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Photography Question 
Pamela K. Barrett
BetterPhoto Member Since: 2/26/2007
 

Studio Lighting: Barn Doors?


I have 4 Photogenic PLR1000DRC lights and was wondering if I need to buy 4 barn doors or will just 1 or 2 serve my needs. I'm more of a photojournalist, but I also work as a portrait photographer who does official work portraits - i.e., Employee of Quarter, or Army portraits.


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7/2/2008 11:53:51 AM

 
John H. Siskin
BetterPhoto Member
John-Siskin.com
John's Photo Courses:
4-Week Short Course: An Introduction to Photographic Lighting
  Hi Pam, when I started a couple of decades ago I bought a set of barn doors for each strobe. I stopped doing that pretty quickly as I rarely use more than one set of barn doors on a shot. Save your money for a grid spot and a snoot.
Thanks, John Siskin


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7/2/2008 12:46:25 PM

 
Debby A. Tabb
BetterPhoto Member Since: 9/4/2004
  Pam,
I use barn doors on the back light/hair light. On the main light, I have a large soft box on the fill. My main light has the barn doors with the large parabolic reflector and diffuser.
The backlight has the barn doors with the grid for diffusers and gels. I tell people all the time it's got a lot to do with who taught you and the equipment you find you enjoy working with.
I love the old parabolic lighting myself - it is so easy to direct and see the definition of shadow. But some photographers will always prefer softboxes. It's simply a matter of preference as in most medias of art.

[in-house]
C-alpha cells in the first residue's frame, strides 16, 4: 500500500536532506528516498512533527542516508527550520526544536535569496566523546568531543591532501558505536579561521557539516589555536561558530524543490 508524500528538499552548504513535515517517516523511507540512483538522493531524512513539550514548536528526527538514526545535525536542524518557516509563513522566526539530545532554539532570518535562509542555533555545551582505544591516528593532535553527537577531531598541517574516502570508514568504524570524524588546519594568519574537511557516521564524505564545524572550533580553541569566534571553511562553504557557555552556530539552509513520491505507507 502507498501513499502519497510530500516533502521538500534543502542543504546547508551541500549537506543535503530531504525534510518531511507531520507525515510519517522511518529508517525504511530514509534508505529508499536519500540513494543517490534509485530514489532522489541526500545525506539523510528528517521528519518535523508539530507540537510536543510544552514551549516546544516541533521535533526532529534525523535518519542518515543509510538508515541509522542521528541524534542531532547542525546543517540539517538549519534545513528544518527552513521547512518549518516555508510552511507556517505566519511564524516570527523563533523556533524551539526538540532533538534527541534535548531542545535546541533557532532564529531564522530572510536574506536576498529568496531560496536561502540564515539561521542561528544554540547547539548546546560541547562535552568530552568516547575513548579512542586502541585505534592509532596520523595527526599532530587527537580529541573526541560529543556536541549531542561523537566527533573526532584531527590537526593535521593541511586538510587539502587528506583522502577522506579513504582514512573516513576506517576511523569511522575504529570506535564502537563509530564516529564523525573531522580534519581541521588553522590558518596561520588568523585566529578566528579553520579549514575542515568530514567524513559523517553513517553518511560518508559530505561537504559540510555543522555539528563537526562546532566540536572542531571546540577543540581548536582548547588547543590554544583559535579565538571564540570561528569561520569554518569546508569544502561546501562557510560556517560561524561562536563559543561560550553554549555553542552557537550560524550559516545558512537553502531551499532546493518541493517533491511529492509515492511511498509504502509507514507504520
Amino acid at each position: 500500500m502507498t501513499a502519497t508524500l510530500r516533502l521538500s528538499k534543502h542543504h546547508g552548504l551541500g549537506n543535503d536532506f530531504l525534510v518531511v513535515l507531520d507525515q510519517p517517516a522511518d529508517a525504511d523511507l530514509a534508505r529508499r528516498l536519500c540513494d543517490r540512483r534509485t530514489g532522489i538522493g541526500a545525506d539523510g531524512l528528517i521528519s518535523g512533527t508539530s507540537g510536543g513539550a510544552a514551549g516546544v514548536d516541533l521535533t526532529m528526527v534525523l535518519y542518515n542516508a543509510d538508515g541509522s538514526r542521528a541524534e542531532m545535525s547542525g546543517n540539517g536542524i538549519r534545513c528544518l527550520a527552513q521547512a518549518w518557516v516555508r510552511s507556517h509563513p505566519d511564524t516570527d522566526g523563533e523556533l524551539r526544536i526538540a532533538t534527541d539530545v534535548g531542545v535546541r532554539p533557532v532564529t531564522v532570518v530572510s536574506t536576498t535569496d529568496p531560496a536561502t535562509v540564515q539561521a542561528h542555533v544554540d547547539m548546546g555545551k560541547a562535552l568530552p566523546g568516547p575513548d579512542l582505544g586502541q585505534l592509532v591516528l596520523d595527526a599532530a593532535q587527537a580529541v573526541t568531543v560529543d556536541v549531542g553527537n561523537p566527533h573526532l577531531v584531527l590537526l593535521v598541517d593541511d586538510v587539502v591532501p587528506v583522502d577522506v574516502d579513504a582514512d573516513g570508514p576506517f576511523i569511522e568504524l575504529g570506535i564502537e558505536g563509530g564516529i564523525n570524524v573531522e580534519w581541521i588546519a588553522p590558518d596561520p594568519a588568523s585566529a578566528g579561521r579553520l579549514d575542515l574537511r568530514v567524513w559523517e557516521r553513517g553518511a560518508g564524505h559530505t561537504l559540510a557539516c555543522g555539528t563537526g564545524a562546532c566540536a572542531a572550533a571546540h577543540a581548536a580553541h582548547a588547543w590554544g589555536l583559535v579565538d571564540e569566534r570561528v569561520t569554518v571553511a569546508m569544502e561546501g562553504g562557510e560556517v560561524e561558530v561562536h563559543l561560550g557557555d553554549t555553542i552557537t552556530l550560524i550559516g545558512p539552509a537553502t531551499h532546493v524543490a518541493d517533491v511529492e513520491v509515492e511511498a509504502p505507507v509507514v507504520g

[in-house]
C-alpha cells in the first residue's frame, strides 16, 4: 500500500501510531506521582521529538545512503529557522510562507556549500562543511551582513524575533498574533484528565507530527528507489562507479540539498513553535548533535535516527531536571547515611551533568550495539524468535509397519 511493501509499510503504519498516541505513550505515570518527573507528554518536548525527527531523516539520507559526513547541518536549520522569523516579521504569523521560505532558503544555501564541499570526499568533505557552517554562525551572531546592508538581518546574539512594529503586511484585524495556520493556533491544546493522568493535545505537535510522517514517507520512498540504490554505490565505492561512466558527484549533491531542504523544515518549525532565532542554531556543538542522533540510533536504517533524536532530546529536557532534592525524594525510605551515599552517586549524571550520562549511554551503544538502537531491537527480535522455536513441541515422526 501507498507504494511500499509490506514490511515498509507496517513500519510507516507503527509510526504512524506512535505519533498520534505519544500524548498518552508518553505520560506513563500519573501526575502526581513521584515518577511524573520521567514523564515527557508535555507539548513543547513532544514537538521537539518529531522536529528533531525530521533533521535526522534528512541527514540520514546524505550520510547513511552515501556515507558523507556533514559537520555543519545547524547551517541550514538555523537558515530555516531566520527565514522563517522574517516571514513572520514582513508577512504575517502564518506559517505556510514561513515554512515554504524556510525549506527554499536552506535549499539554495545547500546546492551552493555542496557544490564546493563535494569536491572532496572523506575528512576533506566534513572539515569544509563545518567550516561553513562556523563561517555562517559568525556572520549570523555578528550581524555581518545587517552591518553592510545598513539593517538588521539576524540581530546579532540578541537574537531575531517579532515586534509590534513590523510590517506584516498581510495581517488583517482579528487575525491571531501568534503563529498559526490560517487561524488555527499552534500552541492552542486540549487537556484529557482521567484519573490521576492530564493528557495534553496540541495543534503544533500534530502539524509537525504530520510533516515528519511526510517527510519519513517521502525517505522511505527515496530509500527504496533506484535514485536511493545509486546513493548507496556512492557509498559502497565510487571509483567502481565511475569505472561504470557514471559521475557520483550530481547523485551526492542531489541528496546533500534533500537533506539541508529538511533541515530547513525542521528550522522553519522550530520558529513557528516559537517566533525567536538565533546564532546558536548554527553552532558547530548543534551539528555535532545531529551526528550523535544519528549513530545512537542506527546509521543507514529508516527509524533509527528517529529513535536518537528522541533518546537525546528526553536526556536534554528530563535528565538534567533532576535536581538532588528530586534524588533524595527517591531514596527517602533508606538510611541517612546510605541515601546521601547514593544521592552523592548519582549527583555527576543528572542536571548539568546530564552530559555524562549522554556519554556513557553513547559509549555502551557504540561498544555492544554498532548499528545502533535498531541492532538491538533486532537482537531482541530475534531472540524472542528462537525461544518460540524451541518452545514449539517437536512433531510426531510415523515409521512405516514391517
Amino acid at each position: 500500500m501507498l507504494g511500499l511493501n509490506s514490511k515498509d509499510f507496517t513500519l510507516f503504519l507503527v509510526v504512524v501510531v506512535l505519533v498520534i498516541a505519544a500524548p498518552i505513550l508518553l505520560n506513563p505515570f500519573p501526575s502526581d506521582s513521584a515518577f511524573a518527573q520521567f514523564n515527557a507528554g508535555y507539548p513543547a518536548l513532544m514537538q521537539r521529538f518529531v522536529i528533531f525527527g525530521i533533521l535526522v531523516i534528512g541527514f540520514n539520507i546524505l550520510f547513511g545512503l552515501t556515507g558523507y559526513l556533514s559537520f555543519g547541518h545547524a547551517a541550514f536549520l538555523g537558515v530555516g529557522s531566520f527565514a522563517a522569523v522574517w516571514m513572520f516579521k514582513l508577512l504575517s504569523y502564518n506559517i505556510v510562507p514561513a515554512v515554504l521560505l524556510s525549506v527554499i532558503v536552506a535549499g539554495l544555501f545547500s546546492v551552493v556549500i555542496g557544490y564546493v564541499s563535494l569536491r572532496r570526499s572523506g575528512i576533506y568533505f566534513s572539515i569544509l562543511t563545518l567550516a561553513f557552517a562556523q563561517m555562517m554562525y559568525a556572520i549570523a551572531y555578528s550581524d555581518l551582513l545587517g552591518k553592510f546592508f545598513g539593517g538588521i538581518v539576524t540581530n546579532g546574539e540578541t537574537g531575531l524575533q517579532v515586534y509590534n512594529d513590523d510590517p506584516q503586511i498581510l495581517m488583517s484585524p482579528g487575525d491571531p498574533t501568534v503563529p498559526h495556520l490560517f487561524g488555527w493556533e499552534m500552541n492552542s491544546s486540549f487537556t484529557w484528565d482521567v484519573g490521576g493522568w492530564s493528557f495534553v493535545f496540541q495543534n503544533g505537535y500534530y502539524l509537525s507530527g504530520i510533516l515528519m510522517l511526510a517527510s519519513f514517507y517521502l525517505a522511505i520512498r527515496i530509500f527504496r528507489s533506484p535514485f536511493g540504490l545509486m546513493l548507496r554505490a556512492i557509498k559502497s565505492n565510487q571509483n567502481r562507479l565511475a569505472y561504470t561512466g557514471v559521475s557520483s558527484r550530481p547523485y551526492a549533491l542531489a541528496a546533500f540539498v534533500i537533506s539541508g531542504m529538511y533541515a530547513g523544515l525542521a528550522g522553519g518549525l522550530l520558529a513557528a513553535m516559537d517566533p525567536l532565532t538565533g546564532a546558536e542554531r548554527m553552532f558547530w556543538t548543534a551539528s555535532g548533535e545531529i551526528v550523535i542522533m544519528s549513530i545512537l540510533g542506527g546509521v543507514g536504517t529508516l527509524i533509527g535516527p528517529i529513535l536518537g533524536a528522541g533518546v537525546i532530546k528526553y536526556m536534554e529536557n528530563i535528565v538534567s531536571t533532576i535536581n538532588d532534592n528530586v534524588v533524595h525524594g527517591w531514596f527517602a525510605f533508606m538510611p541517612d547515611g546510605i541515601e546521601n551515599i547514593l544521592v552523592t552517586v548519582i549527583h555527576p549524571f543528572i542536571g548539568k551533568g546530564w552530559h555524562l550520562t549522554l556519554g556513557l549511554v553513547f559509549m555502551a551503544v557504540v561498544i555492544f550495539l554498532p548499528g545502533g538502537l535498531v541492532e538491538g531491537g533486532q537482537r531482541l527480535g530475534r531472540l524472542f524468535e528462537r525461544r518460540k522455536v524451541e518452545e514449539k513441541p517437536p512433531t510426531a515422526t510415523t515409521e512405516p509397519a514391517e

I hope this helps,
Debby Tabb


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7/3/2008 7:48:44 AM

 
Oliver Anderson
BetterPhoto Member Since: 11/16/2004
  Get at least 2 barn doors, but get at least 4 grids ... I use my 10 and 20 degree grids the most.


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7/4/2008 1:40:44 PM

 
Bruce A. Dart   Hi Pam,
As with any piece of equipment, it depends..... You didn't say but we are guessing here that you are talking about a strobe with a reflector, in which case a set of barn doors would be helpful in directing the light. Many barn doors come with doors that close in two directions, giving the flexibility of directing the light both vertically and horizontally. When I used parabolics, I used barn doors all the time to put the light only where I wanted it. Now with the soft box that is less critical and the natural fall off of light can be used much the same way. The grid spots mentioned by John and Oliver work pretty much the same and are a little easier to control. The more you use the lights, the more you will get accustomed to how they work and what kind of light pattern you are creating. As photographers we often get trapped into thinking we have to have MORE equipment when in fact we can probably do just as well with what we have. Portrait photographer Hubert Gentry used to work with a "bare bulb" or no reflector at all. Wedding photographer Clay Blackmore would use a photogenic reflector that I only use for backgrounds -- on all his lights. Commercial photographers like John often shoot through light panels. They all work. I learned photography using barn doors but honestly have not used them in years. They still can be used very effectively. A dozen photographers can use different light modifiers very effectively and watching each, you would swear that their method was the only way to go!! Practice and find ways to create the effect you want. When you see the final result, no one sees what was used to create it!! Good luck.


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7/8/2008 9:52:20 AM

 
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